The Girl I Love and Hate.
Sometimes, through the shutter of memory, I can see her. Me. The me that existed when life was simpler, if ever such a time really existed.
She is standing there, hair knotted with the whisperings of butterflies and the dewy scent of clouds, in a gossamer thin nightgown dotted with rosebuds.
Cattails cradle her legs like an earthen blanket while grasshoppers graze to either side, and her arms, when not twirled by her in fanciful circles around the field, are outstretched to the sun, which beams above with a kind of pride reserved typically for mothers.
Her smile is crooked like that of Eloise, her eyes have a mischievous glint akin to the wildness seen in a mare on a high hill, and her palms are streaked green with onion grass — a sure sign that she forages for the secrets of the Universe in the supple soil of Everywhere.
This girl is free.
From the turmoil and trauma that comes with living. From the wasted expectations and the aborted attempts at success that leave doubt and disappointment in their wake.
She has no chains to time or place, to any one person but herself; that is her liberty. That she, like the wildflowers, heartily withstands the uprooting fingers of weed-haters and the storms that do not discriminate between flowers and people.
This girl I love.
When the destroyers of dreams and dandelions invade my precious space, she is my Soul, standing there, outside the grasping arm of death. And I know, when I am but a wisp in someone else’s memory, my name cold as a gravestone, she will still be there, twirling unabashedly in that field, anxiously awaiting her next adventure.
I woke this morning and, for as long as it took me to step outside my lucid dream and into the unshaded reality of day, we were together.
She espied the inspiration of my slumber, held on to it with stubborn resolve as I poured myself a cup of tea and settled into the spot where my resting computer was temporary companion to the twinkling Christmas tree stout with ornaments in my living room.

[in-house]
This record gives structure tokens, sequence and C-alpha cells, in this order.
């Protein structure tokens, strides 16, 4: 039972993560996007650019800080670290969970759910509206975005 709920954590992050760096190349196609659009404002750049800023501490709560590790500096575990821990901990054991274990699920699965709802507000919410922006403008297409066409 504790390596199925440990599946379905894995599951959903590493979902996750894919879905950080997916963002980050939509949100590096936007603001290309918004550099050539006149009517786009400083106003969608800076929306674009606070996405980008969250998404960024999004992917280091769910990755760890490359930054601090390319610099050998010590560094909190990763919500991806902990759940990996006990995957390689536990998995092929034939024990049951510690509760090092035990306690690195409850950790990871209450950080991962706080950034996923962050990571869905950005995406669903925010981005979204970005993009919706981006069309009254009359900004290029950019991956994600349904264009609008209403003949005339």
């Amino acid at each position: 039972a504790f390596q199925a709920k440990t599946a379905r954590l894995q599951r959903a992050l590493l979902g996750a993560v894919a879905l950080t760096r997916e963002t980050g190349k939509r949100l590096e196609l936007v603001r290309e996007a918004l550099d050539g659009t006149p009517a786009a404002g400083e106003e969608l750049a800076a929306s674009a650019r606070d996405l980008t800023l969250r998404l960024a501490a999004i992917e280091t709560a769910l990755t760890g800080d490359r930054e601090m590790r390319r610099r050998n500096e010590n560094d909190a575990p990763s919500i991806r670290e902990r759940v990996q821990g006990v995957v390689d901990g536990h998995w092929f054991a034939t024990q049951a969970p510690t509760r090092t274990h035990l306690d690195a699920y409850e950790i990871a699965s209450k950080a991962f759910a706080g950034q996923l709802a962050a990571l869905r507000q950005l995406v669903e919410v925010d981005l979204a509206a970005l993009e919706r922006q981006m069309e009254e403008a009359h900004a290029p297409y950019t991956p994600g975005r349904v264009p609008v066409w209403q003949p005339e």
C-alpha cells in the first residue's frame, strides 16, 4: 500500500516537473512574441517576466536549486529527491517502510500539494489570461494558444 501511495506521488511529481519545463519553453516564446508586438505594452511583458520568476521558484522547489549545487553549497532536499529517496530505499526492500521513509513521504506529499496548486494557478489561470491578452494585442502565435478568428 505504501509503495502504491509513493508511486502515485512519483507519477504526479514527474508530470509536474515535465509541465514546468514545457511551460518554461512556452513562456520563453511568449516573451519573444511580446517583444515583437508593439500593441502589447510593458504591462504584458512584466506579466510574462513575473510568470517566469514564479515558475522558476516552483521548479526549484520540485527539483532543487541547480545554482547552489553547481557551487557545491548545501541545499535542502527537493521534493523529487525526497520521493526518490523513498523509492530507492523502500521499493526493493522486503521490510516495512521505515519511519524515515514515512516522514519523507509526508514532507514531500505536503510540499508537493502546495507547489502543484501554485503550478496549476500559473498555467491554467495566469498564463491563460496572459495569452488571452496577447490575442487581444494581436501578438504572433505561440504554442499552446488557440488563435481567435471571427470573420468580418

With her I felt uncharacteristically confident, that is, for adult me, and I came close to tasting the earthy curiosities of my youth as words like cinnamon and honey flavored my morning musings.
But magic and confidence are fleeting if the circumstances surrounding them are hostile; no seed can flourish in a veritable wasteland, and she, the girl inside me I unquestionably love, vanished as soon as the serenity of my solitude was broken by another.
At this time of year, perhaps more than any other, for the attached importance society places on the holidays, we should be in celebration. Stars should align, relationships nurture. We should hug one another, be grateful for what we already have, and consider ourselves fortunate as we anticipate a new year dawning.
I sent out at least fifty cards for Thanksgiving with messages of gratitude, close to a hundred for Christmas, trying to spread the cheer the girl inside me so effortlessly has access to, and yet, despite my best efforts, this season has been sad, rife with pain and discord.
Thanksgiving was not thankful, Christmas thus far unkind, and all because of relationships that in simple principle should be easy but instead are hard.
Even the relationship I have with my whole younger self is tenuous and unreliable, so it should not surprise me as the years pass that organic relationships are scarce.
I want to flow with others like the tides do with the moon, and not feel battered and flung by — but rather in sync with — my daily interactions. I want to feel caressed like the shore does on a gentle morning in June, by the tender touch of the waves, not destroyed like a town in the path of a tsunami.
I see relationships are both, tender and tumultuous, but I wish nonetheless for balance, as it seems mine are always in flux like a roller coaster between the extreme highs and lows that unsettle the stomach, if not the spirit.
This morning, shattered by my involvement in one fight with someone I am supposed to love, the me I write so effortlessly about was absent, none of her gumption and wild reserve available to me as I desperately tried to extricate myself from the torturous stronghold of a love relationship full of such extremes.
I questioned in the middle of the battle, as I often do, whether this is how love should feel — dramatic and untrustworthy.
I do not feel this way about younger me — our relationship, though somewhat fickle, is constant in its tenderness — but then my attitude toward adult me is of an almost always aggressive nature, and I have to wonder whether it is age that unsteadies allegiances to the point of hostility.
Perhaps it is because I could simply excuse myself as a child, from a table that was unwelcoming, and sink below to the floor, where instead of sharp discussions I could focus on the unglossed underbelly of the wood, that relationships seemed easier.